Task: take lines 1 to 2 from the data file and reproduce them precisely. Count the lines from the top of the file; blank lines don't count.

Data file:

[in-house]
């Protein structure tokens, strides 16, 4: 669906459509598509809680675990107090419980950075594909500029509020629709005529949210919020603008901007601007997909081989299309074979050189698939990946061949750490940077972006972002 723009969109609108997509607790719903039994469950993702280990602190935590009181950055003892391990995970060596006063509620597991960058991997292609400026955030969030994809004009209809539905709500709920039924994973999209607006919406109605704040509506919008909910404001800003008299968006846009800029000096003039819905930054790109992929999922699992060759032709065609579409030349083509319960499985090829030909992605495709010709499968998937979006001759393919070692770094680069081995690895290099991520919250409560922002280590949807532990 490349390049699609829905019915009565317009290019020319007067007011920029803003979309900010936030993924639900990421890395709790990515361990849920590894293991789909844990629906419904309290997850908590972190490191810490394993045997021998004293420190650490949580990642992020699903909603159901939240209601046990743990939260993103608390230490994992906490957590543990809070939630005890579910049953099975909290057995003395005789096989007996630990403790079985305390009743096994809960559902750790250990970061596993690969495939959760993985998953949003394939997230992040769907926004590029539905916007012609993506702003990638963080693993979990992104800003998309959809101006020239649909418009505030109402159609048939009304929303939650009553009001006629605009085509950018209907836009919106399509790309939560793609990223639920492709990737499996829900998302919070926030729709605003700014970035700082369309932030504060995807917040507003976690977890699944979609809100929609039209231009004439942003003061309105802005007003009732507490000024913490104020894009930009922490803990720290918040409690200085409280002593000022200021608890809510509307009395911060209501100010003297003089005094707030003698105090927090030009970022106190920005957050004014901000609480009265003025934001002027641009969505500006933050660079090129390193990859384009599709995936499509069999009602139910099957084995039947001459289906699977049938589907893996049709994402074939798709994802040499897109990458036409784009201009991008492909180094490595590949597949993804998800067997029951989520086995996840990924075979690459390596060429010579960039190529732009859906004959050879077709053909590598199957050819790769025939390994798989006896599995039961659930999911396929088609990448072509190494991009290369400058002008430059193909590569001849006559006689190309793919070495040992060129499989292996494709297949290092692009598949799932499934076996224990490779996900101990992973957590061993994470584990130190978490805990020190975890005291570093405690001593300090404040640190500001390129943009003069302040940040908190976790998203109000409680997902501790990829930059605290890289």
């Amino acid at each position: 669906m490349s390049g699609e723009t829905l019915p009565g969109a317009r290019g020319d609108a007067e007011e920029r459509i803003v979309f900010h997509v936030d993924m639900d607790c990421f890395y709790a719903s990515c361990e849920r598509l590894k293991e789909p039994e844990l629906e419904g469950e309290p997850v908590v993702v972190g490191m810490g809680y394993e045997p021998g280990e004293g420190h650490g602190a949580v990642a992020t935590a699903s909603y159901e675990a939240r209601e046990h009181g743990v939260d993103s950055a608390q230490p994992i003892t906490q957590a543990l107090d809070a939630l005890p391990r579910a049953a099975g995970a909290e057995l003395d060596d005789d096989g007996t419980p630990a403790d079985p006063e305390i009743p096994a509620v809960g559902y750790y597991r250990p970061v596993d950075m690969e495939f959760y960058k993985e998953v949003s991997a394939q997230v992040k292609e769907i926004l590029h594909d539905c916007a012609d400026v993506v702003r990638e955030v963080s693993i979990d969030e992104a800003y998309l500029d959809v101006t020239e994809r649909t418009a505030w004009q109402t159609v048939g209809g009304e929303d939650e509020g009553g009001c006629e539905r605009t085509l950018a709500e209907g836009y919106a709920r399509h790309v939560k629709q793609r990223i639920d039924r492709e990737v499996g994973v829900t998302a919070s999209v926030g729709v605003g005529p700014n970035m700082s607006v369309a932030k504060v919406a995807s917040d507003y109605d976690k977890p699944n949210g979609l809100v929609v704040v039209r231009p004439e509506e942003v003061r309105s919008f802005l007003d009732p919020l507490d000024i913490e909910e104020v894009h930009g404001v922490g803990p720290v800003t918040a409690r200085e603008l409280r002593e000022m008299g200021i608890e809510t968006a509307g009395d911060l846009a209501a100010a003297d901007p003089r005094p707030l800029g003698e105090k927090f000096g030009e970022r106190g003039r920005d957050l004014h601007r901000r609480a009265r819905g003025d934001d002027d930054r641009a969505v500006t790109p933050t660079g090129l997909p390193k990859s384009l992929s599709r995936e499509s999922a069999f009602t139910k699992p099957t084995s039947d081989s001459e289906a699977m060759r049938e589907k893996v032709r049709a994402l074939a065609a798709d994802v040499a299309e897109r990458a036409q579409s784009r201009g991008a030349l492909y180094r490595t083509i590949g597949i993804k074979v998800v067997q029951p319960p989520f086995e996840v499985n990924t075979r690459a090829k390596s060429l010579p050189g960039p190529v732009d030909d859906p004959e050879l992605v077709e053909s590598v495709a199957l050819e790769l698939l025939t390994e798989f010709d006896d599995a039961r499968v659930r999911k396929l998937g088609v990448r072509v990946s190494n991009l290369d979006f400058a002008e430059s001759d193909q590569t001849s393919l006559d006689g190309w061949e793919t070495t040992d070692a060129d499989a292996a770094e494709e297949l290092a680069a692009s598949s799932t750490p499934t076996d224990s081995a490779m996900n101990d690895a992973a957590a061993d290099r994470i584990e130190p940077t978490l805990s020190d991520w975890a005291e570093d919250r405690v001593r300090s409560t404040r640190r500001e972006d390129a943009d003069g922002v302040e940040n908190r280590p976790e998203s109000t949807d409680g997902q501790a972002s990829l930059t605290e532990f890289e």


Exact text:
[in-house]
């Protein structure tokens, strides 16, 4: 669906459509598509809680675990107090419980950075594909500029509020629709005529949210919020603008901007601007997909081989299309074979050189698939990946061949750490940077972006972002 723009969109609108997509607790719903039994469950993702280990602190935590009181950055003892391990995970060596006063509620597991960058991997292609400026955030969030994809004009209809539905709500709920039924994973999209607006919406109605704040509506919008909910404001800003008299968006846009800029000096003039819905930054790109992929999922699992060759032709065609579409030349083509319960499985090829030909992605495709010709499968998937979006001759393919070692770094680069081995690895290099991520919250409560922002280590949807532990 490349390049699609829905019915009565317009290019020319007067007011920029803003979309900010936030993924639900990421890395709790990515361990849920590894293991789909844990629906419904309290997850908590972190490191810490394993045997021998004293420190650490949580990642992020699903909603159901939240209601046990743990939260993103608390230490994992906490957590543990809070939630005890579910049953099975909290057995003395005789096989007996630990403790079985305390009743096994809960559902750790250990970061596993690969495939959760993985998953949003394939997230992040769907926004590029539905916007012609993506702003990638963080693993979990992104800003998309959809101006020239649909418009505030109402159609048939009304929303939650009553009001006629605009085509950018209907836009919106399509790309939560793609990223639920492709990737499996829900998302919070926030729709605003700014970035700082369309932030504060995807917040507003976690977890699944979609809100929609039209231009004439942003003061309105802005007003009732507490000024913490104020894009930009922490803990720290918040409690200085409280002593000022200021608890809510509307009395911060209501100010003297003089005094707030003698105090927090030009970022106190920005957050004014901000609480009265003025934001002027641009969505500006933050660079090129390193990859384009599709995936499509069999009602139910099957084995039947001459289906699977049938589907893996049709994402074939798709994802040499897109990458036409784009201009991008492909180094490595590949597949993804998800067997029951989520086995996840990924075979690459390596060429010579960039190529732009859906004959050879077709053909590598199957050819790769025939390994798989006896599995039961659930999911396929088609990448072509190494991009290369400058002008430059193909590569001849006559006689190309793919070495040992060129499989292996494709297949290092692009598949799932499934076996224990490779996900101990992973957590061993994470584990130190978490805990020190975890005291570093405690001593300090404040640190500001390129943009003069302040940040908190976790998203109000409680997902501790990829930059605290890289």